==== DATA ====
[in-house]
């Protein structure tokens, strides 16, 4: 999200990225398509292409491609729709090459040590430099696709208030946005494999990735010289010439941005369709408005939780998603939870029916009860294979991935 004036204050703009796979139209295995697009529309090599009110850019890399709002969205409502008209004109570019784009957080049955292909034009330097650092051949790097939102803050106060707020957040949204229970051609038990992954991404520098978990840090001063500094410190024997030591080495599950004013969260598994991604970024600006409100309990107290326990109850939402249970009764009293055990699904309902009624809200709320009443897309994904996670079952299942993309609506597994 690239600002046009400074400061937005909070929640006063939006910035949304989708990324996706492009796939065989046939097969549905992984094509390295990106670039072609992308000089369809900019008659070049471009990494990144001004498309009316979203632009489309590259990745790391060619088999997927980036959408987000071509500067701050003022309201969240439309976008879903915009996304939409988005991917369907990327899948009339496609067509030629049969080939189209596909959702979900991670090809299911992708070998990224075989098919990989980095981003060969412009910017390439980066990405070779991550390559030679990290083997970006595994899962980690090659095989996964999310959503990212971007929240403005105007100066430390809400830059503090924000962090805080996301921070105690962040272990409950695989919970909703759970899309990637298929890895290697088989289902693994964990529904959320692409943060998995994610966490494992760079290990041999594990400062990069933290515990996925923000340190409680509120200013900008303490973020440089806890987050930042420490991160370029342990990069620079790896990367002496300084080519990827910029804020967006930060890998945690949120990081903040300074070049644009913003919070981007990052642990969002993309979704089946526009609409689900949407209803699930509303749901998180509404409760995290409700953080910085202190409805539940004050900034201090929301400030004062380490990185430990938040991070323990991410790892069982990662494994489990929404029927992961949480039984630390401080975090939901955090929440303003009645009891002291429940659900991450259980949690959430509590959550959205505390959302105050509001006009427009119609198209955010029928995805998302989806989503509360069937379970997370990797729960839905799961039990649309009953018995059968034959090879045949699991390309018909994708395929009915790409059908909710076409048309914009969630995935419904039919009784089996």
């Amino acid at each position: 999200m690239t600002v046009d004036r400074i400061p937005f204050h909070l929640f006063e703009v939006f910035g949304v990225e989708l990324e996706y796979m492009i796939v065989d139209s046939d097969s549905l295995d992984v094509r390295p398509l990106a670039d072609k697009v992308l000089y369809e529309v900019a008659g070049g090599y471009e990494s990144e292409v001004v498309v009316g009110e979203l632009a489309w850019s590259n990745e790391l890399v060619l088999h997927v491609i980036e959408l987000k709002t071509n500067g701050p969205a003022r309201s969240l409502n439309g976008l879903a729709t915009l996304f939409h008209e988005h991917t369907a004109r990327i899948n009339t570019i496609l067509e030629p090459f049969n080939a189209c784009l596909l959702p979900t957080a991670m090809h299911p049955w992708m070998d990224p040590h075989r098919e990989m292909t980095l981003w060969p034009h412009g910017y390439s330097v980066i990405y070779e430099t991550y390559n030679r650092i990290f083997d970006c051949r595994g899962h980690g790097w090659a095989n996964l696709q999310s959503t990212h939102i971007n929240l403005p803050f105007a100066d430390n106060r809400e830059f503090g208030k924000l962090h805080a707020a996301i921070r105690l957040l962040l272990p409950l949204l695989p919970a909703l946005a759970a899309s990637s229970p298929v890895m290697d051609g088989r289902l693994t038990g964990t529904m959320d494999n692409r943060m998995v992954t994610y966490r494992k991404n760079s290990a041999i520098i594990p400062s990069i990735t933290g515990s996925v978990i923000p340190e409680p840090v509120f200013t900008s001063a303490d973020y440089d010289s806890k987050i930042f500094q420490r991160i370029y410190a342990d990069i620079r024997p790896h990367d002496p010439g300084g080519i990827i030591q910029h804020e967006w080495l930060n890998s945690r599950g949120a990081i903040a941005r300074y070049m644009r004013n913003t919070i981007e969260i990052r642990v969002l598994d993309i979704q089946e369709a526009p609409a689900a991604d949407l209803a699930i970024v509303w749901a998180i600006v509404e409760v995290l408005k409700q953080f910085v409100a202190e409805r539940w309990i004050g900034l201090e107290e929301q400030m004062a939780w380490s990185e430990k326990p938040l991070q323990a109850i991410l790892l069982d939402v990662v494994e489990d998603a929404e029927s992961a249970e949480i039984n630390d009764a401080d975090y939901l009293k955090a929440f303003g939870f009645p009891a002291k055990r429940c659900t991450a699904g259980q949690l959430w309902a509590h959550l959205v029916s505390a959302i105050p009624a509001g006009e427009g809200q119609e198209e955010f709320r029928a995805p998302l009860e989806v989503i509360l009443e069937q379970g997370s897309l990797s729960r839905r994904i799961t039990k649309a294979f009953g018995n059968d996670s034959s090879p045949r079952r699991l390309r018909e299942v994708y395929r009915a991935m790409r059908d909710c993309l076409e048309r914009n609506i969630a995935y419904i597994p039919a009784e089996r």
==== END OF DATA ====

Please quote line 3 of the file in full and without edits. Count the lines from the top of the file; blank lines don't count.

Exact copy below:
């Amino acid at each position: 999200m690239t600002v046009d004036r400074i400061p937005f204050h909070l929640f006063e703009v939006f910035g949304v990225e989708l990324e996706y796979m492009i796939v065989d139209s046939d097969s549905l295995d992984v094509r390295p398509l990106a670039d072609k697009v992308l000089y369809e529309v900019a008659g070049g090599y471009e990494s990144e292409v001004v498309v009316g009110e979203l632009a489309w850019s590259n990745e790391l890399v060619l088999h997927v491609i980036e959408l987000k709002t071509n500067g701050p969205a003022r309201s969240l409502n439309g976008l879903a729709t915009l996304f939409h008209e988005h991917t369907a004109r990327i899948n009339t570019i496609l067509e030629p090459f049969n080939a189209c784009l596909l959702p979900t957080a991670m090809h299911p049955w992708m070998d990224p040590h075989r098919e990989m292909t980095l981003w060969p034009h412009g910017y390439s330097v980066i990405y070779e430099t991550y390559n030679r650092i990290f083997d970006c051949r595994g899962h980690g790097w090659a095989n996964l696709q999310s959503t990212h939102i971007n929240l403005p803050f105007a100066d430390n106060r809400e830059f503090g208030k924000l962090h805080a707020a996301i921070r105690l957040l962040l272990p409950l949204l695989p919970a909703l946005a759970a899309s990637s229970p298929v890895m290697d051609g088989r289902l693994t038990g964990t529904m959320d494999n692409r943060m998995v992954t994610y966490r494992k991404n760079s290990a041999i520098i594990p400062s990069i990735t933290g515990s996925v978990i923000p340190e409680p840090v509120f200013t900008s001063a303490d973020y440089d010289s806890k987050i930042f500094q420490r991160i370029y410190a342990d990069i620079r024997p790896h990367d002496p010439g300084g080519i990827i030591q910029h804020e967006w080495l930060n890998s945690r599950g949120a990081i903040a941005r300074y070049m644009r004013n913003t919070i981007e969260i990052r642990v969002l598994d993309i979704q089946e369709a526009p609409a689900a991604d949407l209803a699930i970024v509303w749901a998180i600006v509404e409760v995290l408005k409700q953080f910085v409100a202190e409805r539940w309990i004050g900034l201090e107290e929301q400030m004062a939780w380490s990185e430990k326990p938040l991070q323990a109850i991410l790892l069982d939402v990662v494994e489990d998603a929404e029927s992961a249970e949480i039984n630390d009764a401080d975090y939901l009293k955090a929440f303003g939870f009645p009891a002291k055990r429940c659900t991450a699904g259980q949690l959430w309902a509590h959550l959205v029916s505390a959302i105050p009624a509001g006009e427009g809200q119609e198209e955010f709320r029928a995805p998302l009860e989806v989503i509360l009443e069937q379970g997370s897309l990797s729960r839905r994904i799961t039990k649309a294979f009953g018995n059968d996670s034959s090879p045949r079952r699991l390309r018909e299942v994708y395929r009915a991935m790409r059908d909710c993309l076409e048309r914009n609506i969630a995935y419904i597994p039919a009784e089996r």